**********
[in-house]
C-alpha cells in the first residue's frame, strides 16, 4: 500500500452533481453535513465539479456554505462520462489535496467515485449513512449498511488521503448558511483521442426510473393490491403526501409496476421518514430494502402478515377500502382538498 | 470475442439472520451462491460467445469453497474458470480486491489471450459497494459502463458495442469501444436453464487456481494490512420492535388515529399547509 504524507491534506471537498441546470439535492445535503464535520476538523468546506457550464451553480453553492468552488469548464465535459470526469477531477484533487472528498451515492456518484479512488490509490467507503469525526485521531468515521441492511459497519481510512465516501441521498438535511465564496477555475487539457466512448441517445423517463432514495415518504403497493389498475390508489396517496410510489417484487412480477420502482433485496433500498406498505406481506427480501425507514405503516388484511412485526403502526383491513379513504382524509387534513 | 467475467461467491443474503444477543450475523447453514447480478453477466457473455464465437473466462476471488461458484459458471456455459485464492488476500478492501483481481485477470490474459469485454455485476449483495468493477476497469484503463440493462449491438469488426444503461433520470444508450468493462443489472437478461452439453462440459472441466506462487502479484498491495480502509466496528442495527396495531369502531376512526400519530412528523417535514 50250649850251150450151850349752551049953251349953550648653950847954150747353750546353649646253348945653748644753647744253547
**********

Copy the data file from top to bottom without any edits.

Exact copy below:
[in-house]
C-alpha cells in the first residue's frame, strides 16, 4: 500500500452533481453535513465539479456554505462520462489535496467515485449513512449498511488521503448558511483521442426510473393490491403526501409496476421518514430494502402478515377500502382538498 | 470475442439472520451462491460467445469453497474458470480486491489471450459497494459502463458495442469501444436453464487456481494490512420492535388515529399547509 504524507491534506471537498441546470439535492445535503464535520476538523468546506457550464451553480453553492468552488469548464465535459470526469477531477484533487472528498451515492456518484479512488490509490467507503469525526485521531468515521441492511459497519481510512465516501441521498438535511465564496477555475487539457466512448441517445423517463432514495415518504403497493389498475390508489396517496410510489417484487412480477420502482433485496433500498406498505406481506427480501425507514405503516388484511412485526403502526383491513379513504382524509387534513 | 467475467461467491443474503444477543450475523447453514447480478453477466457473455464465437473466462476471488461458484459458471456455459485464492488476500478492501483481481485477470490474459469485454455485476449483495468493477476497469484503463440493462449491438469488426444503461433520470444508450468493462443489472437478461452439453462440459472441466506462487502479484498491495480502509466496528442495527396495531369502531376512526400519530412528523417535514 50250649850251150450151850349752551049953251349953550648653950847954150747353750546353649646253348945653748644753647744253547